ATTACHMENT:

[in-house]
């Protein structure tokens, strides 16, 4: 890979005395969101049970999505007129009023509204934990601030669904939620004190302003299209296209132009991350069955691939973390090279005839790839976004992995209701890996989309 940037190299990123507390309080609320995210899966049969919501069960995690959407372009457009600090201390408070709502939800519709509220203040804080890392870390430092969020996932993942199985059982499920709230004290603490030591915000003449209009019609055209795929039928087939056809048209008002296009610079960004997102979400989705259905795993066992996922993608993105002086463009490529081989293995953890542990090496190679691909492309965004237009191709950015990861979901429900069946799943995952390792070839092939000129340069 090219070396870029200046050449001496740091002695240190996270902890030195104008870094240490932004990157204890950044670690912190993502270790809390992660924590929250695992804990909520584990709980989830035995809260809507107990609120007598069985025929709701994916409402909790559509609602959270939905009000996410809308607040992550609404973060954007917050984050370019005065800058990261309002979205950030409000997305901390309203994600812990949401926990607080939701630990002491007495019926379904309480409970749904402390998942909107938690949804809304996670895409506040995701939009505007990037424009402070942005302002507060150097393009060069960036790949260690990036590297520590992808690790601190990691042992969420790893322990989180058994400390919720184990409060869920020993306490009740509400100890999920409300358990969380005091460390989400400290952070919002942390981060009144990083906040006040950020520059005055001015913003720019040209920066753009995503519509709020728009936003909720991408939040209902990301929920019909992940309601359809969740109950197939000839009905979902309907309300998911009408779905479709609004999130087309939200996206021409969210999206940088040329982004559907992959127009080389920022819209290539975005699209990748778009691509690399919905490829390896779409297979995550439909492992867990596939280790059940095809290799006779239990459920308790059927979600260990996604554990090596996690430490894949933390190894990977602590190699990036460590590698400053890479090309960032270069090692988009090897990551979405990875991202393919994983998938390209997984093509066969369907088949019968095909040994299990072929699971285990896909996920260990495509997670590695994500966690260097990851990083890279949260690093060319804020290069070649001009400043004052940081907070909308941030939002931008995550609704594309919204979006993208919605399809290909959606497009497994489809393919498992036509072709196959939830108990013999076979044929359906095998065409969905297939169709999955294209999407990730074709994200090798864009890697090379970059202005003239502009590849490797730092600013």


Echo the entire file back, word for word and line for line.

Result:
[in-house]
């Protein structure tokens, strides 16, 4: 890979005395969101049970999505007129009023509204934990601030669904939620004190302003299209296209132009991350069955691939973390090279005839790839976004992995209701890996989309 940037190299990123507390309080609320995210899966049969919501069960995690959407372009457009600090201390408070709502939800519709509220203040804080890392870390430092969020996932993942199985059982499920709230004290603490030591915000003449209009019609055209795929039928087939056809048209008002296009610079960004997102979400989705259905795993066992996922993608993105002086463009490529081989293995953890542990090496190679691909492309965004237009191709950015990861979901429900069946799943995952390792070839092939000129340069 090219070396870029200046050449001496740091002695240190996270902890030195104008870094240490932004990157204890950044670690912190993502270790809390992660924590929250695992804990909520584990709980989830035995809260809507107990609120007598069985025929709701994916409402909790559509609602959270939905009000996410809308607040992550609404973060954007917050984050370019005065800058990261309002979205950030409000997305901390309203994600812990949401926990607080939701630990002491007495019926379904309480409970749904402390998942909107938690949804809304996670895409506040995701939009505007990037424009402070942005302002507060150097393009060069960036790949260690990036590297520590992808690790601190990691042992969420790893322990989180058994400390919720184990409060869920020993306490009740509400100890999920409300358990969380005091460390989400400290952070919002942390981060009144990083906040006040950020520059005055001015913003720019040209920066753009995503519509709020728009936003909720991408939040209902990301929920019909992940309601359809969740109950197939000839009905979902309907309300998911009408779905479709609004999130087309939200996206021409969210999206940088040329982004559907992959127009080389920022819209290539975005699209990748778009691509690399919905490829390896779409297979995550439909492992867990596939280790059940095809290799006779239990459920308790059927979600260990996604554990090596996690430490894949933390190894990977602590190699990036460590590698400053890479090309960032270069090692988009090897990551979405990875991202393919994983998938390209997984093509066969369907088949019968095909040994299990072929699971285990896909996920260990495509997670590695994500966690260097990851990083890279949260690093060319804020290069070649001009400043004052940081907070909308941030939002931008995550609704594309919204979006993208919605399809290909959606497009497994489809393919498992036509072709196959939830108990013999076979044929359906095998065409969905297939169709999955294209999407990730074709994200090798864009890697090379970059202005003239502009590849490797730092600013």